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of antitoxic serum seems to bear a distinct relation to
the age of the serum, fresh serums being more liable
to produce it than those which have been kept for a
month or two.
I have found that the c c keeping'' qualities of the se-
rums, when properly preserved, are of long duration.
Samples examined two years after having been exposed
for sale in the markets have been found unchanged.
The serums most prone to deteriorate seem to be those
of highest potency, but even here the good qualities are
unchanged for months.
Freezing is without effect and ordinary temperature-
changes are harmless to the serum. The antitoxic power
is destroyed at 72° C., the point at which the serum
The erythemata are probably in some way associated
with the globulicidal action of the blood. Keeping the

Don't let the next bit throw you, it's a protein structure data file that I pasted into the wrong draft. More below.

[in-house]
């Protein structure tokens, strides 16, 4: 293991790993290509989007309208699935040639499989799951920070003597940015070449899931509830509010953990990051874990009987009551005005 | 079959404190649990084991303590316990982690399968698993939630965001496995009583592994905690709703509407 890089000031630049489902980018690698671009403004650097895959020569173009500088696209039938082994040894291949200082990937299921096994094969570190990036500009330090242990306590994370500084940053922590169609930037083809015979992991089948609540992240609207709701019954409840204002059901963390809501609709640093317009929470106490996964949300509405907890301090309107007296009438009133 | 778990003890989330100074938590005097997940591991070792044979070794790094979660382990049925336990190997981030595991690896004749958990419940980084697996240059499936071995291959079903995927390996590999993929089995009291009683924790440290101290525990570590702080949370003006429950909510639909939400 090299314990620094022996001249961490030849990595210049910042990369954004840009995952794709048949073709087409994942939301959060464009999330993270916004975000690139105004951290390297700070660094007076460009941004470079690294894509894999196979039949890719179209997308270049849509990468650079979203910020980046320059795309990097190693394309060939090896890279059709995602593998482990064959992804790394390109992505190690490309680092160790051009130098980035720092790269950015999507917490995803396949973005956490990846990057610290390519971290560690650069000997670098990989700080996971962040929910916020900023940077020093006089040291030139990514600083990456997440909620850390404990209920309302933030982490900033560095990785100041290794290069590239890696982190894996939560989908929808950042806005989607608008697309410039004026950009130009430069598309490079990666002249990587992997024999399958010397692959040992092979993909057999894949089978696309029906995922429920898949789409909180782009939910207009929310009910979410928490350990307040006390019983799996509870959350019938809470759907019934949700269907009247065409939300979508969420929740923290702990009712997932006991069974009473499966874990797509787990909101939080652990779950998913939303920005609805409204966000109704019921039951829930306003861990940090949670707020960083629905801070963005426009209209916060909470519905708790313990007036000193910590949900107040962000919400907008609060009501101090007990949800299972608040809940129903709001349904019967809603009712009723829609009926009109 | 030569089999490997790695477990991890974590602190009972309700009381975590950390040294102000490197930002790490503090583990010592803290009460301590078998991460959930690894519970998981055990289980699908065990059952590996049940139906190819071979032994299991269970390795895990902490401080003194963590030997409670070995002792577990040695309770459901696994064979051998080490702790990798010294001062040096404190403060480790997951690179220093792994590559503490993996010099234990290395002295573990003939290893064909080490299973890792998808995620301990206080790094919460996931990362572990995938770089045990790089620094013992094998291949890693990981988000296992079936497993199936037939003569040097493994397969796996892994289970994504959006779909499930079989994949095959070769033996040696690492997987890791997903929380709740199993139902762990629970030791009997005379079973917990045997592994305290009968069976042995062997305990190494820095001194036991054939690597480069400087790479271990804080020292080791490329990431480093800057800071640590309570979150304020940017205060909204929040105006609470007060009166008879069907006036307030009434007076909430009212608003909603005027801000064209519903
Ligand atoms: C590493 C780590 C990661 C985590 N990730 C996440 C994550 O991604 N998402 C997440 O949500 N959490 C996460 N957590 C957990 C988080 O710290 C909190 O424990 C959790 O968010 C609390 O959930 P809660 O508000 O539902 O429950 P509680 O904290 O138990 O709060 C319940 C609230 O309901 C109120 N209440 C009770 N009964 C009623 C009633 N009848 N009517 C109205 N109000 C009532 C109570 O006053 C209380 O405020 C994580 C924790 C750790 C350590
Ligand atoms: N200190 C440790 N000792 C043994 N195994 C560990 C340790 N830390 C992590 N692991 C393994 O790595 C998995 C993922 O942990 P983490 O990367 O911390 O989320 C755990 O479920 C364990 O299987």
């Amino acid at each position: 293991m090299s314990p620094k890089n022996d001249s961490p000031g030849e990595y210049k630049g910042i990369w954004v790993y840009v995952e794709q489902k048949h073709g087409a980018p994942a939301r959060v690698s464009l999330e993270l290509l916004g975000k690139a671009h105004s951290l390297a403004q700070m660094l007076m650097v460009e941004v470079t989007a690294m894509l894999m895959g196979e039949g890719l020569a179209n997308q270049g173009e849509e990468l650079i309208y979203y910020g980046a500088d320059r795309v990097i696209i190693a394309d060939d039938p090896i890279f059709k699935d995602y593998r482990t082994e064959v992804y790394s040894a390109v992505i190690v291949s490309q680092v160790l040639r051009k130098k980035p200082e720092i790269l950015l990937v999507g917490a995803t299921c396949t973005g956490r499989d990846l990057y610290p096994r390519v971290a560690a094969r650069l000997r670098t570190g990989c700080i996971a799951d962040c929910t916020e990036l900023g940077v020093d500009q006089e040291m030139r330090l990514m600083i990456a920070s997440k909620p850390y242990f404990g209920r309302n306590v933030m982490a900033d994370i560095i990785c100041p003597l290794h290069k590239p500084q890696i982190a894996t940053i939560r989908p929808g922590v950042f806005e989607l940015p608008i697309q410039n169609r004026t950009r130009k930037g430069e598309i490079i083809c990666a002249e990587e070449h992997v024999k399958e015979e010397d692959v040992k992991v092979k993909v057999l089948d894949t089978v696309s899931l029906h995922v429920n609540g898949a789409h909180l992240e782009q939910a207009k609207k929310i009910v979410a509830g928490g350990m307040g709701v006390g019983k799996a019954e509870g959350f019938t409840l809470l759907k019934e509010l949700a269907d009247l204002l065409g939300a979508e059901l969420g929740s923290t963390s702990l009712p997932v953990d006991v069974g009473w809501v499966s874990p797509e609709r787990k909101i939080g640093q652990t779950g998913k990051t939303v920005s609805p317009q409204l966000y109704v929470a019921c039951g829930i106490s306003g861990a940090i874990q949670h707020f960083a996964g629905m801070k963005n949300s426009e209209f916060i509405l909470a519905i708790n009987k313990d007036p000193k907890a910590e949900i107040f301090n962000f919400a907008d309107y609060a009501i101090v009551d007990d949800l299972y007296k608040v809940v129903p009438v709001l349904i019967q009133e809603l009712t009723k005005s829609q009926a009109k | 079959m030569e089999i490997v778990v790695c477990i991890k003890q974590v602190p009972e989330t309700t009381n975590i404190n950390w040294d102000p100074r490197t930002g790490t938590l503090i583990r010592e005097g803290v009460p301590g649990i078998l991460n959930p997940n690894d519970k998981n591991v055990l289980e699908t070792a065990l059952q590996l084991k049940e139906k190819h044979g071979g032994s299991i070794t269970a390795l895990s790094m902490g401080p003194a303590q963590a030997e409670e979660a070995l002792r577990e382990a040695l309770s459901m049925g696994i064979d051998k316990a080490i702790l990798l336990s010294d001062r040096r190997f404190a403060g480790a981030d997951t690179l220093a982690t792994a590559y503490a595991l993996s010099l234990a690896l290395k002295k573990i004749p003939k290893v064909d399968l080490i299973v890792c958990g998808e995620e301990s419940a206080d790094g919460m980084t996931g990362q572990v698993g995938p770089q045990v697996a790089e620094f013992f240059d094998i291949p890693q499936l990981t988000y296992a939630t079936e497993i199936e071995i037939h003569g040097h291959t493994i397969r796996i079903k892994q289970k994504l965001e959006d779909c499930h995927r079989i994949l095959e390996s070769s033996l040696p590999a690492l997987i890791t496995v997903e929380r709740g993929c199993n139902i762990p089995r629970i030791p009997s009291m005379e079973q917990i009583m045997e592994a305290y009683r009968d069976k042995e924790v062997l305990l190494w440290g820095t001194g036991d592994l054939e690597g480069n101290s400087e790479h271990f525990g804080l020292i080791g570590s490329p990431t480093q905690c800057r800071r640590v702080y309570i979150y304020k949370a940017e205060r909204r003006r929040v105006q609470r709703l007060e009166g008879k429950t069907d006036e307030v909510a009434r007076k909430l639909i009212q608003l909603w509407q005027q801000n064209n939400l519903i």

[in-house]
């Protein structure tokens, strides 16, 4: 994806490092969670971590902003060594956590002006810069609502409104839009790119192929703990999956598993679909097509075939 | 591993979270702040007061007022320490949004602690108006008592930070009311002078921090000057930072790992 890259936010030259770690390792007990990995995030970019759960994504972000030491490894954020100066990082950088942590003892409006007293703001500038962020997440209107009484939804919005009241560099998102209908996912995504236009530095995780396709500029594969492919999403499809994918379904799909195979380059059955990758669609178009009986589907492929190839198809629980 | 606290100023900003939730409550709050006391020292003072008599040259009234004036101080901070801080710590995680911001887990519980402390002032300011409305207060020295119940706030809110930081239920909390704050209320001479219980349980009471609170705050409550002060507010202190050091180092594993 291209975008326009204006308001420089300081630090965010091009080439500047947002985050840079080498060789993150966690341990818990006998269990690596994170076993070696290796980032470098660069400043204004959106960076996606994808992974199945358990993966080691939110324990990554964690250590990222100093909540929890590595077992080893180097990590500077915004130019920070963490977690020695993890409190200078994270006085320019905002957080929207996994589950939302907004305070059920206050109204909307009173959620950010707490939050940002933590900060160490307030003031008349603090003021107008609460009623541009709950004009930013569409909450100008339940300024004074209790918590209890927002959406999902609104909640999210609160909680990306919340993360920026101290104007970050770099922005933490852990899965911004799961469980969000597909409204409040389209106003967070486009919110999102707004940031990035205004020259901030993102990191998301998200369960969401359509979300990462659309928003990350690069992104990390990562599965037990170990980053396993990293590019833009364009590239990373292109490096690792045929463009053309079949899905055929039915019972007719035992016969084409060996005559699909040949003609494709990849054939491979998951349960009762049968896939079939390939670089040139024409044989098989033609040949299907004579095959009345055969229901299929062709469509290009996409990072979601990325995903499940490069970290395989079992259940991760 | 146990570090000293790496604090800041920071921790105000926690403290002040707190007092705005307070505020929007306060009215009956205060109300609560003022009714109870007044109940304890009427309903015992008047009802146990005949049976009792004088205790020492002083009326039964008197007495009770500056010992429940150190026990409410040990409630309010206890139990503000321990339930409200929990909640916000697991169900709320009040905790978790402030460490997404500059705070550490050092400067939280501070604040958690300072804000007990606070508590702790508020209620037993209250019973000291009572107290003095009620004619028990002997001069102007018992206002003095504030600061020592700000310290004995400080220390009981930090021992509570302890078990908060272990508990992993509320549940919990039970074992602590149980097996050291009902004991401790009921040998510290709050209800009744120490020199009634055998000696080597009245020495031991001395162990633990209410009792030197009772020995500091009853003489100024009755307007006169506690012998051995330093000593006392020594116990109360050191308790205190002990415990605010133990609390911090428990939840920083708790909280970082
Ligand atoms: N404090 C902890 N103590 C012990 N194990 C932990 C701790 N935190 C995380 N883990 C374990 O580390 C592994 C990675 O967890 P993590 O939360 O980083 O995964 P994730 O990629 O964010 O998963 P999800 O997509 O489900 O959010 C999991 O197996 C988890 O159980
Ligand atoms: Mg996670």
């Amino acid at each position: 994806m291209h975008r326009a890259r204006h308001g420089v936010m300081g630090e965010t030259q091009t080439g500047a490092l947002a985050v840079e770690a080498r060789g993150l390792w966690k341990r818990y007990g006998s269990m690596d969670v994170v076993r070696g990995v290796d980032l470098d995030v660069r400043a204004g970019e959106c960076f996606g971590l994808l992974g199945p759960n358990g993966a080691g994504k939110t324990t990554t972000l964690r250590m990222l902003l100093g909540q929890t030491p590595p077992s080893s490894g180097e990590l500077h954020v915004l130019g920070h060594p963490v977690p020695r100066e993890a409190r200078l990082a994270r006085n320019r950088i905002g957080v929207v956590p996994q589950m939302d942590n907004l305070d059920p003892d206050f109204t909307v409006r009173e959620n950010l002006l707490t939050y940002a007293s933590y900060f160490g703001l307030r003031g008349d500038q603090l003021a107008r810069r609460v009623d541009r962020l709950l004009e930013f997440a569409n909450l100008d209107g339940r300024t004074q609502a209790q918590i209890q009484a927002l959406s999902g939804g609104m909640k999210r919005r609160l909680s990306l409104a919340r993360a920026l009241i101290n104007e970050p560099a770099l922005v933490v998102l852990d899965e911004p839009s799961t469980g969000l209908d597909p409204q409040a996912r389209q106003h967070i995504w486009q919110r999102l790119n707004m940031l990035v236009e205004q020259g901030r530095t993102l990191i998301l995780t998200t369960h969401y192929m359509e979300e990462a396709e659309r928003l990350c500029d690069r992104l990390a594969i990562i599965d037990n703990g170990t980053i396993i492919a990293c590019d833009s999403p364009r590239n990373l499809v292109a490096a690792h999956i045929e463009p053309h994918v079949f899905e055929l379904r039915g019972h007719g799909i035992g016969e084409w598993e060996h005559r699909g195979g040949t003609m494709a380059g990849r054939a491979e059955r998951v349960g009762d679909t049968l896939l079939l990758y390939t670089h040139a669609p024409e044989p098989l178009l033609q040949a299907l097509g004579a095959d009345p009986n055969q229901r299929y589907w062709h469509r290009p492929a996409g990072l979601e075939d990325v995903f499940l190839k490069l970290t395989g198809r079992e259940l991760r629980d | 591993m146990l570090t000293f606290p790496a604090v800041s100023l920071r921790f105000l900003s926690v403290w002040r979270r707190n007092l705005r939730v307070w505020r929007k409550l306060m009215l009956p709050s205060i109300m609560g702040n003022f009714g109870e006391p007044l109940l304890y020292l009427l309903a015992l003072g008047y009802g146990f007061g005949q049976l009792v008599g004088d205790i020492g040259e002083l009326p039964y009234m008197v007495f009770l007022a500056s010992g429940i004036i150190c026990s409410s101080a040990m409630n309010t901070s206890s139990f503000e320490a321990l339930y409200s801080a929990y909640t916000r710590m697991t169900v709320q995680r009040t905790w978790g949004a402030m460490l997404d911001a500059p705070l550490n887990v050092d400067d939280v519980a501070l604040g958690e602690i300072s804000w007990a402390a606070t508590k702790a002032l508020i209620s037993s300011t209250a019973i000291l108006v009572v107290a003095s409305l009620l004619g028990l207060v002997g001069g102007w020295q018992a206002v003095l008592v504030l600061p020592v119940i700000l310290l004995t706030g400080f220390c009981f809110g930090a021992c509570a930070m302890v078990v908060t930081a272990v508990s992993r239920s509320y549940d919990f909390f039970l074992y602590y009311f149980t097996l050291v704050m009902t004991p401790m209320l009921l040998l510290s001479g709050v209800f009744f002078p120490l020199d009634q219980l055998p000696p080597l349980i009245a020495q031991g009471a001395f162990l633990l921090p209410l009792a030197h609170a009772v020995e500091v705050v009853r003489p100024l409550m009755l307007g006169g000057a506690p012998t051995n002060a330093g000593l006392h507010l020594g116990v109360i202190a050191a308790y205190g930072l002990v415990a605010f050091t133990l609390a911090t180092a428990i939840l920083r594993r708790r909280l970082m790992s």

serum 'c until it is ripe'' lessens this effect. The serums
from different horses probably vary much in both their
irritant and globulicidal properties, so that antitoxins
prepared by mixing the serums from a number of horses
are probably preferable to those from single horses.
Dried serums are much less active than fresh ones.
For purposes of immunization smaller doses than those
used for treatment suffice. According to Biggs, 2 cubic
centimeters are sufficient to give complete protection.
The immunity that results from the injection is of a
month or six weeks' duration.
The transitory nature of this immunity is probably
dependent upon the fact that the antitoxin is slowly ex-
creted through the kidneys.